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Queen's Castle Beekeepers Assoc.


5th Minuets for the Queen Castle Beekeepers Assoc

29 January 2011

1980 U. S. Hwy 29, Andalusia, AL 36420, 334-222-0751/376-9824

The minuets from last month were read and accepted as is.

Old Business:
Still need to work club by-laws.

New Business:
Keith was concerned about finding weak hives when we open them up to put queen excluders and suppers on the brood chamber. What can we do when or if we discover a weak hive? OJ suggested the newspaper trick to take the weak hive bees and introduce them to a stronger hive. The newspaper between the two layers of bees gives them enough time to get use to each other and they are more accepting of the weaker hive.

White sugar is best, but you can use other sweeteners like brown sugar. Fructose is ok but a little more expensive.

Clover needs to be planted in the fall. It does much better because the root system is established before extreme cold. Then the plants will begin blooming the first spring. If you do plant clover in the spring, it will not bloom until the following spring. As mentioned before at club meetings, you can plant three types white Dutch, sweet, and buckwheat. Only buckwheat can be turned back under and it will return up to 5 times in one year. You have to wait until the seeds are mature, and then turn it under. In time the white clovers will kill grasses. Buckwheat makes stronger honey and bees do not get as much from it. OJ highly recommends that everyone plant vitex. There is enough vitex in the club now that those need it can get seed or plants from others, just ask.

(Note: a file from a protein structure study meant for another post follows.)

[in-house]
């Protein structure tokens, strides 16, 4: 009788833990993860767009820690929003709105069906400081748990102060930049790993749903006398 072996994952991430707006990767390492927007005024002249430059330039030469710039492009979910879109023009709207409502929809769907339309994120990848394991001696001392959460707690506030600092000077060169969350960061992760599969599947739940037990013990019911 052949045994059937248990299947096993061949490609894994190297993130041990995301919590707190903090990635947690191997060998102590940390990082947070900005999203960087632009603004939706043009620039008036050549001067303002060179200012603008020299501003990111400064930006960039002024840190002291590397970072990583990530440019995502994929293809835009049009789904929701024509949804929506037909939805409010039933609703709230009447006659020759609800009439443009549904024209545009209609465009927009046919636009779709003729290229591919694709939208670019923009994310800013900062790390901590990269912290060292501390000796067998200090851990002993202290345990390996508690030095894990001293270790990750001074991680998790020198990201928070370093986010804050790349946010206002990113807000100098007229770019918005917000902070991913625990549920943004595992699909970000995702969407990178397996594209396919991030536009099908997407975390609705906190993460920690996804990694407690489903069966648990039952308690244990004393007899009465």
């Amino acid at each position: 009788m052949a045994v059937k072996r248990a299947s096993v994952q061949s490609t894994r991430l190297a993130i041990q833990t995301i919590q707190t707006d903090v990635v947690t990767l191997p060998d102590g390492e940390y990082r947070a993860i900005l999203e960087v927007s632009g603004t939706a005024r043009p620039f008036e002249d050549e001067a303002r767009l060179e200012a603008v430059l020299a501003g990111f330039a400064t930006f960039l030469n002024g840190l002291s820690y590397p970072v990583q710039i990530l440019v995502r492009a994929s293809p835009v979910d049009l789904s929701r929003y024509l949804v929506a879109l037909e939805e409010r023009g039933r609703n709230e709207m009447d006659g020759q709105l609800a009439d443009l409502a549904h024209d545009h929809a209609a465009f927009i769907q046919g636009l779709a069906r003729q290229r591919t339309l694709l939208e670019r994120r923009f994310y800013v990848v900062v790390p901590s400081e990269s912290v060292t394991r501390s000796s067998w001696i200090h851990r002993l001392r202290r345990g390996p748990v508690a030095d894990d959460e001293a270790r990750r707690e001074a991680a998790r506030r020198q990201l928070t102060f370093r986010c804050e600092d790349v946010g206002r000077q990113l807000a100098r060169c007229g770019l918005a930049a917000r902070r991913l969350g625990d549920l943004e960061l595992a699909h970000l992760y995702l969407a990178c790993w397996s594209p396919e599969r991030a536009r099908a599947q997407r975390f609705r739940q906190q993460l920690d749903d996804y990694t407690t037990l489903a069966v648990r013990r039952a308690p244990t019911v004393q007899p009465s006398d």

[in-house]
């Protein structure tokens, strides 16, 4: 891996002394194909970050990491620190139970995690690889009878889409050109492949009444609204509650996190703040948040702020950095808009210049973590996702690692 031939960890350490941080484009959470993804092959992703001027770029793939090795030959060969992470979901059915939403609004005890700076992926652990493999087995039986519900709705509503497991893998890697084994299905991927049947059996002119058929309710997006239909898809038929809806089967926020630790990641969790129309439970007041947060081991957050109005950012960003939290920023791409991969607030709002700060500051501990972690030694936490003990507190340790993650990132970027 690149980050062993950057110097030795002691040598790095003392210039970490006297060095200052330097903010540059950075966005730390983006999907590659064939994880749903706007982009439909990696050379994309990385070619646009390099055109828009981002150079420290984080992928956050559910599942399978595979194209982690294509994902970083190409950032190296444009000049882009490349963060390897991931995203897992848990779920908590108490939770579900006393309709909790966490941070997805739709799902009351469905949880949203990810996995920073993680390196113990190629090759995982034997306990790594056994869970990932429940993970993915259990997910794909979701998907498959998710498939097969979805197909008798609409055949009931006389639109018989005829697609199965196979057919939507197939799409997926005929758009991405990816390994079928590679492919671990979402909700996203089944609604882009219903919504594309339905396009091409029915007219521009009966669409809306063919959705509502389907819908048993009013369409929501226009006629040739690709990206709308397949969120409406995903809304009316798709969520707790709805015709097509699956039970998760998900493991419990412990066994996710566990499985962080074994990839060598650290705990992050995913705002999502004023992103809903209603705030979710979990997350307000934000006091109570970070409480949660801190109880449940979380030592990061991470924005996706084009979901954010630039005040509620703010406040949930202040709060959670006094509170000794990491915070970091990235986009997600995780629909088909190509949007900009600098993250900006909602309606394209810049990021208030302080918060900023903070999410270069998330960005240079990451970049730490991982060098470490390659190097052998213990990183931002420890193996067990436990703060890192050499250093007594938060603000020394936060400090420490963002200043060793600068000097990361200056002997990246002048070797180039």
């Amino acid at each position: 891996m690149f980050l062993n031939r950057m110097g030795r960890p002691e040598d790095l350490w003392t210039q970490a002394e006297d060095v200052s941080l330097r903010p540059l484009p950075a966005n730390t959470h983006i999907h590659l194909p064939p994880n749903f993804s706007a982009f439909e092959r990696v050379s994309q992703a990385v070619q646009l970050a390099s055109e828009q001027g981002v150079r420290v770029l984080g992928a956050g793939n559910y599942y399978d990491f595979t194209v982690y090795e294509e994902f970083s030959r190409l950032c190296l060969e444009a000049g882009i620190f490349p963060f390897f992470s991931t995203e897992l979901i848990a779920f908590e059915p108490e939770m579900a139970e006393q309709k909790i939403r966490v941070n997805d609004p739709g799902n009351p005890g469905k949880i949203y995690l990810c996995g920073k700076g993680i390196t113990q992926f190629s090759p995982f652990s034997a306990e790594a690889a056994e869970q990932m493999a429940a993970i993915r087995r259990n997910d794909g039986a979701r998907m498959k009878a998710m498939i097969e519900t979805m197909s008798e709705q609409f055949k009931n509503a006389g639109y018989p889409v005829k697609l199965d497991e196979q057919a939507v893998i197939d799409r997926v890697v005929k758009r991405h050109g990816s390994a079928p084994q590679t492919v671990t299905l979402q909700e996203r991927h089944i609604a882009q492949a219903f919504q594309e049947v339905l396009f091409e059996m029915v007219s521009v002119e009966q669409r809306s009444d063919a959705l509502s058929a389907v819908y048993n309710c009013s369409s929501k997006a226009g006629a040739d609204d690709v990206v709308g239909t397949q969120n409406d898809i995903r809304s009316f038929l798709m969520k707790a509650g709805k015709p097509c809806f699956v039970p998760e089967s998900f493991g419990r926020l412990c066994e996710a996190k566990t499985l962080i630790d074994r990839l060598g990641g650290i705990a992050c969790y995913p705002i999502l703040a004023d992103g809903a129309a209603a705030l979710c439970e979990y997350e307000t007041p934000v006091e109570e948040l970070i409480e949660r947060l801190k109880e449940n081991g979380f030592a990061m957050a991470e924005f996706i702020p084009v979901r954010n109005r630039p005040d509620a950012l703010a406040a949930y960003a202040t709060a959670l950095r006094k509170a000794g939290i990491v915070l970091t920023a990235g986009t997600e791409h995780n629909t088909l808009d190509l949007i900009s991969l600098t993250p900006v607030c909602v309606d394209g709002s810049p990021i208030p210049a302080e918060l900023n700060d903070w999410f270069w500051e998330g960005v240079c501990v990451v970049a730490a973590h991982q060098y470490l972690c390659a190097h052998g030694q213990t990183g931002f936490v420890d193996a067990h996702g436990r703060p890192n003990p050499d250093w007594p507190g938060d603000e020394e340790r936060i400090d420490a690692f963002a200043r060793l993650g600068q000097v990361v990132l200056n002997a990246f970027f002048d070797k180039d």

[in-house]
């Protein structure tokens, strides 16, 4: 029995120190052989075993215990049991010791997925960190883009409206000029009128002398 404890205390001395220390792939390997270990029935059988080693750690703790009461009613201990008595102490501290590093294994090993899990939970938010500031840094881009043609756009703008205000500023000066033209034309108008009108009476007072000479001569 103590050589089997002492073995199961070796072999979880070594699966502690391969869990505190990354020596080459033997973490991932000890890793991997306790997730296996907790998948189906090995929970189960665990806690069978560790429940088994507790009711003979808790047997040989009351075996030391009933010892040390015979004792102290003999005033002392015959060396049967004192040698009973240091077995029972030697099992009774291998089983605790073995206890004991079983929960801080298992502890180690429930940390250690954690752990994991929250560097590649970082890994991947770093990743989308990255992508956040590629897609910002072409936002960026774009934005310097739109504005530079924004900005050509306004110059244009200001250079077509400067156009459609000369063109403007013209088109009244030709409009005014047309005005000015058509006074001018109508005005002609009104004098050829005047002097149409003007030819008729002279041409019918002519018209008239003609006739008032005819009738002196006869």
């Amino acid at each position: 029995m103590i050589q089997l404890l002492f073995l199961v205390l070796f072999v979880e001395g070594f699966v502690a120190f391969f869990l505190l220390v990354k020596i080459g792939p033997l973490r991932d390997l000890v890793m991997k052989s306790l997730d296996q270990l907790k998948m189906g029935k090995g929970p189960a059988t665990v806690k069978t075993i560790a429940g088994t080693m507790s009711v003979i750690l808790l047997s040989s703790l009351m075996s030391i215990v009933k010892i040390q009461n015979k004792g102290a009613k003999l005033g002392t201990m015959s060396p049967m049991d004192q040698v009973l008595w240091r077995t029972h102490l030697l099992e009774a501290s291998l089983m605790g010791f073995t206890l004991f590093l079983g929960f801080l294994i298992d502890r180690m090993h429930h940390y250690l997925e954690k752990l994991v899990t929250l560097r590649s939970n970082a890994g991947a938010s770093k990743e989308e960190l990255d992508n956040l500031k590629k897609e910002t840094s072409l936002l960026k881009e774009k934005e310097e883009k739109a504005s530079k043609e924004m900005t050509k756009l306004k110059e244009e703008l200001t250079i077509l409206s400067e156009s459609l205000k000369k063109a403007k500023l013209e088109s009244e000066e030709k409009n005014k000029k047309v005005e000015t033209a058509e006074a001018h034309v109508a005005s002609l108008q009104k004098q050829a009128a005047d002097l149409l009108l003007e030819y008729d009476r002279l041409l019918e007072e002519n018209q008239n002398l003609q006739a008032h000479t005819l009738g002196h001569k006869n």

Watch for your swarms in March and April. In May they will be working hard, this is what most beekeepers call the “honey flow”. The temptation to look around in the brood chamber is always there for the new beekeeper. But a tight sealed box is like a tree with only one way in, keep bugs out. Using the 5/32 hole metal that we recommended you have the ideal trap for most of the attacking insects. And now powdered lime is the recommended above the use of mineral oil. Lime will kill the pest. Just shake the powder on your metal tray in a thin layer like you did the oil. Your worry today is the mites and wax worms, and beetles. And remember the better the seal of the brood box the less likely of pests taking over. When you put you hive on the 5’ post it keeps many things from attacking the hive. 3-5 feet apart is the recommended distance. If you do not keep the swarming bees in the same area as the older hive, you need to move it at least 3 miles away to prevent robbing.

Remember when you store your suppers or brood boxes in a room; it is best if you use a black light over a “cookie” type pan filled with water and a thin layer of oil. Another way to store equipment is using black trash bags and moth ball flakes. Remember this when time comes to remove the suppers and begin feeding for the winter.

One of our newest members, Ben Williams, built an entire hive to include all the frames. His thinner design of frames gives the bees a lot of room. Thanks Ben for sharing your wood working with us. And He is willing to build and sell some equipment to you.
The meeting was adjourned and we enjoyed another great meal provided by OJ and Lucy.
Our next meeting will be 26 Feb 2011 at 10:00 am.
Present were OJ Blount, Lucy Evans, Keith Robinson, Bobby Baker, Donna Blair and Jason Piland, Joel Martin, and our guests were Emily Piland and William Cross. It is great to have some kids come too, but did not get their names.
Secretary, Keith Robinson




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